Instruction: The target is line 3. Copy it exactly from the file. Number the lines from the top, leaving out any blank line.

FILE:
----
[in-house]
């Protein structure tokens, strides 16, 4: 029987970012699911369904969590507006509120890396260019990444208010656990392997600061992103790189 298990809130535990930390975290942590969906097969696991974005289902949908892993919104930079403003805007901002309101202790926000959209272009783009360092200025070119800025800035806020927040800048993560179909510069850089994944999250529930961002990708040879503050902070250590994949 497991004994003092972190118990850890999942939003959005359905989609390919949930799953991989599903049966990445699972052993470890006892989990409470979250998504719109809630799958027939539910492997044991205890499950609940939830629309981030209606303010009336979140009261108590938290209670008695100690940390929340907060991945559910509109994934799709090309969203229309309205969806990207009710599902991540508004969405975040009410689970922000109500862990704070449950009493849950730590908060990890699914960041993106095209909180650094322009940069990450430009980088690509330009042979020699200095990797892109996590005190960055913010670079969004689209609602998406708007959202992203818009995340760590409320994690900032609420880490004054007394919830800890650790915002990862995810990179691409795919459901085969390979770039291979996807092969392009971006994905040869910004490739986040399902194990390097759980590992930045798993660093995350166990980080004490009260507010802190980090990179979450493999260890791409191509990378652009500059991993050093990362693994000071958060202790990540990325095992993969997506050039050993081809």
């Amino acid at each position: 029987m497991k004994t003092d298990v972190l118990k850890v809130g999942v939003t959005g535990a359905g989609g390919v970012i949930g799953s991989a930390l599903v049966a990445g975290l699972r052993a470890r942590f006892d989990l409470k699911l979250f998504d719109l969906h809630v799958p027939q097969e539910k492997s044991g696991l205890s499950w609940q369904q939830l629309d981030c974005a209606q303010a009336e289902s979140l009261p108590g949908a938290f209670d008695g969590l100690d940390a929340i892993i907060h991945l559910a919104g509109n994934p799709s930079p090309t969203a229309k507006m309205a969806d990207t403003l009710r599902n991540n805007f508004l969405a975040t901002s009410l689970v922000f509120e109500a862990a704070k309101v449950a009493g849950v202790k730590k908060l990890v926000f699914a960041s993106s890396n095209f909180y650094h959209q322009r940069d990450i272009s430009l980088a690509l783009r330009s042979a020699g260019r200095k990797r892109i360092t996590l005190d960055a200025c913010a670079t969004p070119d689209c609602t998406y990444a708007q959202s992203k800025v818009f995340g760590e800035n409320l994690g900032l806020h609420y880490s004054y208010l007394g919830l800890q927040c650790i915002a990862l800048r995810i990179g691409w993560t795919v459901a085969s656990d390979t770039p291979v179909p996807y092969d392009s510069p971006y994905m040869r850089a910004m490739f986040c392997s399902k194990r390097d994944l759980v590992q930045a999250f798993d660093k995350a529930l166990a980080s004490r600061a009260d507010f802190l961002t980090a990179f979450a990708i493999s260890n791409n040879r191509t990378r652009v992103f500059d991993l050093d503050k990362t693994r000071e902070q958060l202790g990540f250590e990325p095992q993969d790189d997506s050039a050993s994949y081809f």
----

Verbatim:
């Amino acid at each position: 029987m497991k004994t003092d298990v972190l118990k850890v809130g999942v939003t959005g535990a359905g989609g390919v970012i949930g799953s991989a930390l599903v049966a990445g975290l699972r052993a470890r942590f006892d989990l409470k699911l979250f998504d719109l969906h809630v799958p027939q097969e539910k492997s044991g696991l205890s499950w609940q369904q939830l629309d981030c974005a209606q303010a009336e289902s979140l009261p108590g949908a938290f209670d008695g969590l100690d940390a929340i892993i907060h991945l559910a919104g509109n994934p799709s930079p090309t969203a229309k507006m309205a969806d990207t403003l009710r599902n991540n805007f508004l969405a975040t901002s009410l689970v922000f509120e109500a862990a704070k309101v449950a009493g849950v202790k730590k908060l990890v926000f699914a960041s993106s890396n095209f909180y650094h959209q322009r940069d990450i272009s430009l980088a690509l783009r330009s042979a020699g260019r200095k990797r892109i360092t996590l005190d960055a200025c913010a670079t969004p070119d689209c609602t998406y990444a708007q959202s992203k800025v818009f995340g760590e800035n409320l994690g900032l806020h609420y880490s004054y208010l007394g919830l800890q927040c650790i915002a990862l800048r995810i990179g691409w993560t795919v459901a085969s656990d390979t770039p291979v179909p996807y092969d392009s510069p971006y994905m040869r850089a910004m490739f986040c392997s399902k194990r390097d994944l759980v590992q930045a999250f798993d660093k995350a529930l166990a980080s004490r600061a009260d507010f802190l961002t980090a990179f979450a990708i493999s260890n791409n040879r191509t990378r652009v992103f500059d991993l050093d503050k990362t693994r000071e902070q958060l202790g990540f250590e990325p095992q993969d790189d997506s050039a050993s994949y081809f």